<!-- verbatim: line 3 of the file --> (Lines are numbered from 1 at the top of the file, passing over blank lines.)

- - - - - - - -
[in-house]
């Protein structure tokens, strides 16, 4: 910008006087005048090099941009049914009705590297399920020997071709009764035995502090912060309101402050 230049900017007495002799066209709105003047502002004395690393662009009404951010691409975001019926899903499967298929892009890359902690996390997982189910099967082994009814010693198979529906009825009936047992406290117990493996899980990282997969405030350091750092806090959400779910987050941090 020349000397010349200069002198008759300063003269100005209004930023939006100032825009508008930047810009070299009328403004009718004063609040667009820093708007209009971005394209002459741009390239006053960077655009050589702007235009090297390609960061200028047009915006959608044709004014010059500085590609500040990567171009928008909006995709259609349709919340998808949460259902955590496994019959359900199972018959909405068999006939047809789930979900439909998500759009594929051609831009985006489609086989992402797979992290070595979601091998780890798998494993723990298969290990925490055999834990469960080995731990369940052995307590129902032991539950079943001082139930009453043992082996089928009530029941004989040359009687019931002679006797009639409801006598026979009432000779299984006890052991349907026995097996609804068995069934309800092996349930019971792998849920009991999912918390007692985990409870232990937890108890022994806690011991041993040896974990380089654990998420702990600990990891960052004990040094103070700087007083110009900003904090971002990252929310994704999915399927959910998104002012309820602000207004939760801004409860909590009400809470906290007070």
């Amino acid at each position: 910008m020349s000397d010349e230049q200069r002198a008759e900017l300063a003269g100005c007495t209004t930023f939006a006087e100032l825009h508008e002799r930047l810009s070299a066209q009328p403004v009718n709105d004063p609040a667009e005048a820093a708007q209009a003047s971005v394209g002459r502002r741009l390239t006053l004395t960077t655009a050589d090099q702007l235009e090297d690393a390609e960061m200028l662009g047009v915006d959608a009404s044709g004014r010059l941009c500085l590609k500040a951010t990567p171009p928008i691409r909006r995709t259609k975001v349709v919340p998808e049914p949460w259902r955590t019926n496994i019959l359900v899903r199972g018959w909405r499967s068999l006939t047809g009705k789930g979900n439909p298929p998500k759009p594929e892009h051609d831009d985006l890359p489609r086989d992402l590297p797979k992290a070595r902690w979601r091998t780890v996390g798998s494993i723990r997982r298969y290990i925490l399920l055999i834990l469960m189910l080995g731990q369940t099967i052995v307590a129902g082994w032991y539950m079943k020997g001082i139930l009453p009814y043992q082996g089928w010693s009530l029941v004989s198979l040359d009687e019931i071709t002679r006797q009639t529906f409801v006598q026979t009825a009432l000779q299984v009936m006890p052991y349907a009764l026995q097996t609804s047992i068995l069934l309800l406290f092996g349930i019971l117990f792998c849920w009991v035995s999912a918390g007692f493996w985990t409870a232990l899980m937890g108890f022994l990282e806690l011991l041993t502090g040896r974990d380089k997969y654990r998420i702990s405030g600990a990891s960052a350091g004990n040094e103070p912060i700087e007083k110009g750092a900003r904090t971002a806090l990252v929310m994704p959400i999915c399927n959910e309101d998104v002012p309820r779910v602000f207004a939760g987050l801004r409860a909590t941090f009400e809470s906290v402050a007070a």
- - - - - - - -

């Amino acid at each position: 910008m020349s000397d010349e230049q200069r002198a008759e900017l300063a003269g100005c007495t209004t930023f939006a006087e100032l825009h508008e002799r930047l810009s070299a066209q009328p403004v009718n709105d004063p609040a667009e005048a820093a708007q209009a003047s971005v394209g002459r502002r741009l390239t006053l004395t960077t655009a050589d090099q702007l235009e090297d690393a390609e960061m200028l662009g047009v915006d959608a009404s044709g004014r010059l941009c500085l590609k500040a951010t990567p171009p928008i691409r909006r995709t259609k975001v349709v919340p998808e049914p949460w259902r955590t019926n496994i019959l359900v899903r199972g018959w909405r499967s068999l006939t047809g009705k789930g979900n439909p298929p998500k759009p594929e892009h051609d831009d985006l890359p489609r086989d992402l590297p797979k992290a070595r902690w979601r091998t780890v996390g798998s494993i723990r997982r298969y290990i925490l399920l055999i834990l469960m189910l080995g731990q369940t099967i052995v307590a129902g082994w032991y539950m079943k020997g001082i139930l009453p009814y043992q082996g089928w010693s009530l029941v004989s198979l040359d009687e019931i071709t002679r006797q009639t529906f409801v006598q026979t009825a009432l000779q299984v009936m006890p052991y349907a009764l026995q097996t609804s047992i068995l069934l309800l406290f092996g349930i019971l117990f792998c849920w009991v035995s999912a918390g007692f493996w985990t409870a232990l899980m937890g108890f022994l990282e806690l011991l041993t502090g040896r974990d380089k997969y654990r998420i702990s405030g600990a990891s960052a350091g004990n040094e103070p912060i700087e007083k110009g750092a900003r904090t971002a806090l990252v929310m994704p959400i999915c399927n959910e309101d998104v002012p309820r779910v602000f207004a939760g987050l801004r409860a909590t941090f009400e809470s906290v402050a007070a």